In the Garden:
Northern & Central Midwest
March, 2008
Regional Report

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There's nothing like daffodils to bring on spring!

Daffodils are Coming!

I took advantage of a warm day last weekend to clear the debris from my new perennial bed. I couldn't stand it any longer, I just had to see what was coming up. The bulbs are peeking through!

There's not much to do in the garden right now, so I've collected labels for bulbs I want to move around this year. Many stands of my daffodils are now nestled in the shade as my landscape has grown and I'd like to bring them out into sunny beds.

Moving Bulbs
The usual recommendation for lifting bulbs is to wait until the foliage dies completely, usually late June, and then hang them in mesh bags in the garage for fall planting. Some gardeners have luck digging the bulbs right after the flowers have faded and replanting them immediately. The bulbs are still in very active growth at this time, so it is a risk to transplant them. So, I'll label the ones I want to move and be patient.

Hide Bulb Foliage
I make every effort to place my bulbs in spots where the dying foliage is hidden by emerging perennials or newly planted annuals. If the foliage is visible, it's very hard to keep from yanking the ugly leaves when they are spoiling the look of a bed, even though I know I must leave them to replenish the bulb. If the foliage is hidden from view, there's not as much of a temptation to pull it too early.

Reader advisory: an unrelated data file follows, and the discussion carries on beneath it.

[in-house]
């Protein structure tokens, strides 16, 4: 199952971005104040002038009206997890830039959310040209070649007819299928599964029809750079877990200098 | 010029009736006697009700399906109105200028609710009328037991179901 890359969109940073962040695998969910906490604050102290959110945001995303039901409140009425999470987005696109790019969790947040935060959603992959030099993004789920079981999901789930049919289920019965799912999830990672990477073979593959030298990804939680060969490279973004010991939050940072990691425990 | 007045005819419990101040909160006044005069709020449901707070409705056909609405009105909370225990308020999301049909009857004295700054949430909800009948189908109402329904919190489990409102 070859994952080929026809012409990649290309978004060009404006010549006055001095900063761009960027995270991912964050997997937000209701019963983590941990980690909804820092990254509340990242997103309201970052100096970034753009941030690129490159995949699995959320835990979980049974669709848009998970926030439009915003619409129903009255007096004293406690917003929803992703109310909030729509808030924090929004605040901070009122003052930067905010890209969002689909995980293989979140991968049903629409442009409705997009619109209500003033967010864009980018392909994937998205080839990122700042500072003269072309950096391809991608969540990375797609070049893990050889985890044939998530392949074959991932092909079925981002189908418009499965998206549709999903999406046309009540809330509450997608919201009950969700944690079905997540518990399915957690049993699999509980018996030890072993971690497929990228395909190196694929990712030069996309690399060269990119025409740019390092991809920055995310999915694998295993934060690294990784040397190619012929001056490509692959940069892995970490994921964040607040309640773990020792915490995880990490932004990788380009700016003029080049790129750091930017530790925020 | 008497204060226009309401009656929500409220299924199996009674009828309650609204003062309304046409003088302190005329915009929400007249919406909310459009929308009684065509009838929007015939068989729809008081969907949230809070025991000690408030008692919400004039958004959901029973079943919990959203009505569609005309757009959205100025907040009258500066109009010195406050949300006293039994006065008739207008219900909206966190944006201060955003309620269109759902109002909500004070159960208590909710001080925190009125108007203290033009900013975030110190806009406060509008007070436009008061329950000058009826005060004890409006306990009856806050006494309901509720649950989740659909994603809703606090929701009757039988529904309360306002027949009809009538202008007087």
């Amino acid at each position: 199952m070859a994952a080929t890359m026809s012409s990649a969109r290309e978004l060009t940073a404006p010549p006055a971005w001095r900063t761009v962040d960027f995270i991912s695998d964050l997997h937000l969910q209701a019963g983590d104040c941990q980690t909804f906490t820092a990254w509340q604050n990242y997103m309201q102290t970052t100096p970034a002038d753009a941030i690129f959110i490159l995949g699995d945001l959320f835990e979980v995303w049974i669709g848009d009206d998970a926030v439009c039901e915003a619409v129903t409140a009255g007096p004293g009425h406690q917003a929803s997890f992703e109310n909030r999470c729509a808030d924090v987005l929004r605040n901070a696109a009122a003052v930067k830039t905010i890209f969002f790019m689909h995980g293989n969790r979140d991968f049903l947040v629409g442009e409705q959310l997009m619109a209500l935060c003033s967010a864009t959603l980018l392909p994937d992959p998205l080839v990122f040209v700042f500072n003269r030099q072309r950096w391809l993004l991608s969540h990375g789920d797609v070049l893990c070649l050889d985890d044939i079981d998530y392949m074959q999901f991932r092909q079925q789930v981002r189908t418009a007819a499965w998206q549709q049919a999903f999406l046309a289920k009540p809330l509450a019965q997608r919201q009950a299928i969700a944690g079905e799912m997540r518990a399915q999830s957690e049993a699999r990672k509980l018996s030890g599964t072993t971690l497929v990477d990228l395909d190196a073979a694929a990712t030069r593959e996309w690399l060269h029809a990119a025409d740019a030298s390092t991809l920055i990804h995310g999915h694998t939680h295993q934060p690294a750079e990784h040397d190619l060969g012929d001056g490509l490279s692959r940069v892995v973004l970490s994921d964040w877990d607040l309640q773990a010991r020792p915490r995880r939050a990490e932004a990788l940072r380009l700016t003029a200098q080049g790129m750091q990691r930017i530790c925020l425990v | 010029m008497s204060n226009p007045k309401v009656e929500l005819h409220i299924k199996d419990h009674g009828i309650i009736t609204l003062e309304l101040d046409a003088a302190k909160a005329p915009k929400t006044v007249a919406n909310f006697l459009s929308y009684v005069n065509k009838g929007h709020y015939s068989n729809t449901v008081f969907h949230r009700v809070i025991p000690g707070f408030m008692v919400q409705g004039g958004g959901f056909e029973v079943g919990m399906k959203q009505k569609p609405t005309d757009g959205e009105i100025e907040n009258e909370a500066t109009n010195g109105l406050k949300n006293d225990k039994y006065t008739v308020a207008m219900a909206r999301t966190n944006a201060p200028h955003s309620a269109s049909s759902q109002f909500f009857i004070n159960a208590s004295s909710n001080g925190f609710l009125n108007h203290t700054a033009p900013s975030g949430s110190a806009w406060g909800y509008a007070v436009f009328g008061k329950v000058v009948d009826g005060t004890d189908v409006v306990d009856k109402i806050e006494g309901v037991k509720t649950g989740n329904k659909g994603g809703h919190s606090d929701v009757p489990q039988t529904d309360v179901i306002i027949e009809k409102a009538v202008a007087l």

Order Bulbs in Early Summer
The bulb catalogs will begin arriving in late spring, so while the beautiful blooms are still fresh on your mind, put your order in early. You can certainly wait until fall and purchase a variety of hybrid tulips, daffodils, and crocuses in local garden stores, but unusual bulbs usually need to be ordered.

Small Bulbs for Big Impact
The first bulbs to emerge are the winter aconites and snowdrops. There's nothing quite like the fresh green and white of snowdrops when there's still snow on the ground to set the gardening spirits soaring. Smaller bulbs like pushkinia, hardy cyclamen, and chionodoxa give the bulb display added color from March through June. Botanical tulips, smaller and shorter than the traditional Darwin hybrids, come up extra early, as well. Their great advantage is that they do not exhaust themselves after one or two years as the hybrid tulips tend to do. They can be planted and left alone for many years where they will multiply.

Bulb Care
When adding bulbs to your display, keep in mind that they need plenty of sun and well-drained soil in order to produce healthy blooms. To keep them blooming year after year, give them a boost by side-dressing the plants with a garden fertilizer such as 10-10-10, compost, or composted manure right after the blossoms have faded.


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